Door County Living (DCL): When did you first realize that Door County had this burgeoning winter music scene – these open mics and songwriter showcases?
O’Boyle: What got me interested in it was a chance to air my songs – to get my songs out and have people hear them. I’m able to get them out and some people actually like them!
Mackintosh: What I’ve noticed about Door County in general is that there are a lot of colorful characters here; there are a lot of great stories and a lot of great storytellers. Anyone can learn to play three chords and use a capo. It’s something that is a craft, but it doesn’t take a lifetime of commitment to learn how to do. You don’t have to mortgage your house to write songs; you can be anybody and write songs. You can take your life and write songs and get up and perform them in front of people, and it’s cathartic – it feels good to chronicle that and it creates this energy around everybody that is working together.
O’Boyle: And winter helps because it’s quiet. You can work on things.
Mackintosh: Right, and a lot of artists crave a place of quiet where they can just sit and write. These open mics provide a venue for people to take chances with the stuff they’re creating in the winter months.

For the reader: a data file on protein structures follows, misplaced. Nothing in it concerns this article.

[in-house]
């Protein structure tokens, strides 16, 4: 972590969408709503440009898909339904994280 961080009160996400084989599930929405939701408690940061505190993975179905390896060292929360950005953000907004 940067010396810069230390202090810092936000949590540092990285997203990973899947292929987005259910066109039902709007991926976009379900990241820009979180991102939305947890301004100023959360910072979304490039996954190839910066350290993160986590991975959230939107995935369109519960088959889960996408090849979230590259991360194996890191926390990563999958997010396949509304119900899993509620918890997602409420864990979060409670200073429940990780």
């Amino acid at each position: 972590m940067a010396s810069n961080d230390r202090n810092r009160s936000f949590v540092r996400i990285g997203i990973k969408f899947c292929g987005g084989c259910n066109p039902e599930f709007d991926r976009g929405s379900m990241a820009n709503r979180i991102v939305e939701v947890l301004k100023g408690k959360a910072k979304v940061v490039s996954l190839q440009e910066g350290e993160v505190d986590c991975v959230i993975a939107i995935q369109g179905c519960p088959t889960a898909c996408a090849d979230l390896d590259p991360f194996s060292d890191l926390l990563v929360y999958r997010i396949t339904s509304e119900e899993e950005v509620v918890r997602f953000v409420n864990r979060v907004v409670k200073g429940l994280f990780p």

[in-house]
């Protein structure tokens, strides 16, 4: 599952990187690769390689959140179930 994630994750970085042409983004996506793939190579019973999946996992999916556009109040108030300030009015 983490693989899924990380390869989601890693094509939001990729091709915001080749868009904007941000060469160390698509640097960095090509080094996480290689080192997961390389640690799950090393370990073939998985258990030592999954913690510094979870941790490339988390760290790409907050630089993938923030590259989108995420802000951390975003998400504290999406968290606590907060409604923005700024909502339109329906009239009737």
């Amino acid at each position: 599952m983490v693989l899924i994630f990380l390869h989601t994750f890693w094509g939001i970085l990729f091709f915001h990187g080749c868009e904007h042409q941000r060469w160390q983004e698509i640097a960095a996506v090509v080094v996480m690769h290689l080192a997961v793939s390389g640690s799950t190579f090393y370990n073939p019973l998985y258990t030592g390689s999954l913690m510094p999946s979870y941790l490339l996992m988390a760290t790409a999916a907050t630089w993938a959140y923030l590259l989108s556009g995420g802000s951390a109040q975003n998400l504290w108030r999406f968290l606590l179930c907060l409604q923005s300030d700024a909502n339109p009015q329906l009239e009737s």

Fischer: It’s sort of a hidden scene, too, I think. The winter is when this place really shines… it’s an intimate setting. In the summertime everyone up here is going to work so much, but in the winter you see people showing up to play their songs and you say, “Whoa… that guy is a songwriter?”
Mackintosh: The other thing is that there’s no rule here as far as who can come and play… if you wrote it, you can come play it. That sort of non-discrimination has opened up a lot of opportunity for people to get into this.
DCL: In general, open mic nights feature the chance to get up and play with people you’ve never played with before. What is it like when you first have that urge to play and take that first step – and then down the line you’re having to choose between five songs. Somewhere in there a lot of artistic growth must have to occur, right?
O’Boyle: You get to the point where you crave the audience. That’s to me what this is all about. To have applause and people hear your song come to life. That appreciation means a lot.